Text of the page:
Apple confirmed the purchase to Reuters with the statement that it uses when it makes an acquisition: "Apple buys smaller companies from time to time, and we generally don't discuss our purpose or plans."
Akonia Holographics was founded in 2012 by holography scientists who focused on holographic data storage before moving on to develop displays for augmented reality glasses, according to the company's website.
It's not clear when exactly Apple purchased Akonia Holographics, but sources that spoke to Reuters suggested the company had become "very quiet" over the last six months, indicating the acquisition may have been made in the first half of 2018.
Multiple rumors have suggested Apple has a research unit of hundreds of employees working on AR and VR and exploring the ways the emerging technologies could be used in future Apple products.
Apple is said to be exploring several prototypes, including a powerful AR/VR headset with an 8K display for each eye and a set of augmented reality smart glasses with a dedicated display, a built-in processor, and an "rOS" or reality operating system. Rumors indicate that Apple's first AR or VR product could come out in 2019 or 2020.
Apple's purchase of Akonia Holographics is its second recent AR/VR related acquisition. In November 2017, Apple purchased Vrvana, a company that developed a mixed reality headset called Totem.
There have also been multiple reports of Apple's work on augmented reality smart glasses with a dedicated display, a built-in processor, and an "rOS" or reality operating system based on iOS.
Prior to developing his Cyber Paint app, Crispin served as a lead UX designer at DAQRI, where he worked on software developed for augmented reality and head mounted displays, and before that, he was a freelance VR developer, so he has both AR and VR experience.
Apple has made several AR/VR-related hires and acquisitions in recent years, all of which are outlined in our dedicated AR/VR roundup. Acquisitions include Vrvana, a company that developed a mixed reality headset called Totem.
It's not entirely clear when we might see an AR or VR headset from Apple, but multiple rumors have suggested Apple is aiming for a 2019 to 2020 launch date for such a device.
Engineer and popular YouTuber Mark Rober, who is known for his science-related videos that can rack up millions of views, works at Apple as an engineer in the special projects group, reports Variety.
The site says that Rober has been working on Apple's virtual reality projects, including "using VR as on-board entertainment for self-driving cars." On Rober's LinkedIn page, it says he works as a product designer at an unspecified company he first joined in 2015, suggesting he's been with Apple for some time.
To explain the kinds of things Rober may be working on, Variety points to a pair of Apple patent applications that cover an "Immersive Visual Display" and an "Augmented Virtual Display," which were filed in 2016 and describe virtual reality systems that could be used by passengers in self-driving cars. The patents list Mark Rober as a primary inventor.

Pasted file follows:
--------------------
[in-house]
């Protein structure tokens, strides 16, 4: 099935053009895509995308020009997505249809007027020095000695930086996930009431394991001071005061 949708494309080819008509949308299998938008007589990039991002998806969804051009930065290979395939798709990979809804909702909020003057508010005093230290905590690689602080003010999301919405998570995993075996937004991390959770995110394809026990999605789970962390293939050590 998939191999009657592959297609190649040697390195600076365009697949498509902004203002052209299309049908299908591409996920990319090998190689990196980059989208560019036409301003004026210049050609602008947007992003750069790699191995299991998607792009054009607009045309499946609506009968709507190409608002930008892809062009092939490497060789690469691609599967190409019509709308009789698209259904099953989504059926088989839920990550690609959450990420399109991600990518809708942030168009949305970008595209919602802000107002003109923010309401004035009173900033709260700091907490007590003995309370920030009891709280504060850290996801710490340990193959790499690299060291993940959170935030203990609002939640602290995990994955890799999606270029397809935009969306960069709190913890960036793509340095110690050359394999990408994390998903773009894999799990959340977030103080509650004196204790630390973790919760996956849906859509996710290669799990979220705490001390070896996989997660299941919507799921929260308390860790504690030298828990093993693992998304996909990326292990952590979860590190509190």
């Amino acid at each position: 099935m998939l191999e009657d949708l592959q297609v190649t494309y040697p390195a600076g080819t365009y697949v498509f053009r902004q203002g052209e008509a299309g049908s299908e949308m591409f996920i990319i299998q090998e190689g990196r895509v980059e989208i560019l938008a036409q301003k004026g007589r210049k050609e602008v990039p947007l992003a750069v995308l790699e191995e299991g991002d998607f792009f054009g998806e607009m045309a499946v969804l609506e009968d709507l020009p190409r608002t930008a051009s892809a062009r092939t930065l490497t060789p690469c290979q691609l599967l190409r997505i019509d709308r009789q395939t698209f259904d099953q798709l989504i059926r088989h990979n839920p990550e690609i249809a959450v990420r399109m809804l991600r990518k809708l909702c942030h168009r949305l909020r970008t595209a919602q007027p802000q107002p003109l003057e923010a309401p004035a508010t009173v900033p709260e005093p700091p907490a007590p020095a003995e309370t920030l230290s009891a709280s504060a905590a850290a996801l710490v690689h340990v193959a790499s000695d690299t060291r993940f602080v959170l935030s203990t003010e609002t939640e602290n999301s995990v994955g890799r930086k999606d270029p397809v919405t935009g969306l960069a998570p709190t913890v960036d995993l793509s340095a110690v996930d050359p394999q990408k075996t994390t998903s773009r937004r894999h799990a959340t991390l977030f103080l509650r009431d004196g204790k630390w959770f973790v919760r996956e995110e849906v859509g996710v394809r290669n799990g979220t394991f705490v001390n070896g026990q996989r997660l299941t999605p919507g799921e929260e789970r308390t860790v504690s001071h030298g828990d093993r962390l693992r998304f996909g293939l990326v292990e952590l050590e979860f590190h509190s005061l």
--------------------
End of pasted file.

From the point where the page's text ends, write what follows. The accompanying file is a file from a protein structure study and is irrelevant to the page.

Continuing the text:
Both of the patents describe a VR headset that could help alleviate in-car motion sickness in autonomous vehicles, with one suggesting replacing the view of the real world with virtual environments that include visual cues to match physical motions the passenger is experiencing and the other describing virtual content that appears as a fixed object in the external environment.
One of the patents suggests that a virtual reality system for cutting down on motion sickness could aid in productivity because it would allow passengers (which would include all persons in an autonomous vehicle as a driver would not be required) to perform work while the vehicle is in motion without experiencing motion sickness. It also suggests VR could provide "enhanced virtual experiences" to passengers.
Many passengers in vehicles may experience motion sickness. Typically, this is not the case for the driver. However, with the arrival of autonomous vehicles, the driver becomes a passenger, and thus may want to occupy themselves while, for example, riding to work. Passengers in conventional or autonomous vehicles may, for example, want to read a book, or work on their notebook computer.
Apple is currently working on autonomous driving software that is being tested in Lexus SUVs that are out on the road near its Cupertino headquarters, and the technology is reportedly being implemented into employee shuttles.
Apple has inked a deal with Volkswagen to use Volkswagen T6 Transporter vans as self-driving shuttles to transport employees around its various campuses and office buildings in the San Francisco Bay Area. It's not clear if and when Apple plans to implement the VR technology Rober is working on into the shuttles or other future autonomous car projects, but there are many concepts that Apple patents that never make it into finished products.
Prior to joining Apple, Rober spent eight years as mechanical engineer at NASA's Jet Propulsion Laboratory, and he also served as a product designer at Morph Costumes.
He also maintains a popular YouTube channel with 3.4 million subscribers, sharing science-related videos like "Lemon Powered Supercar," "How to Survive a Grenade Blast," "How Much Pee is in Your Pool," and "iPhone ATM PIN Code Hack - How to Prevent."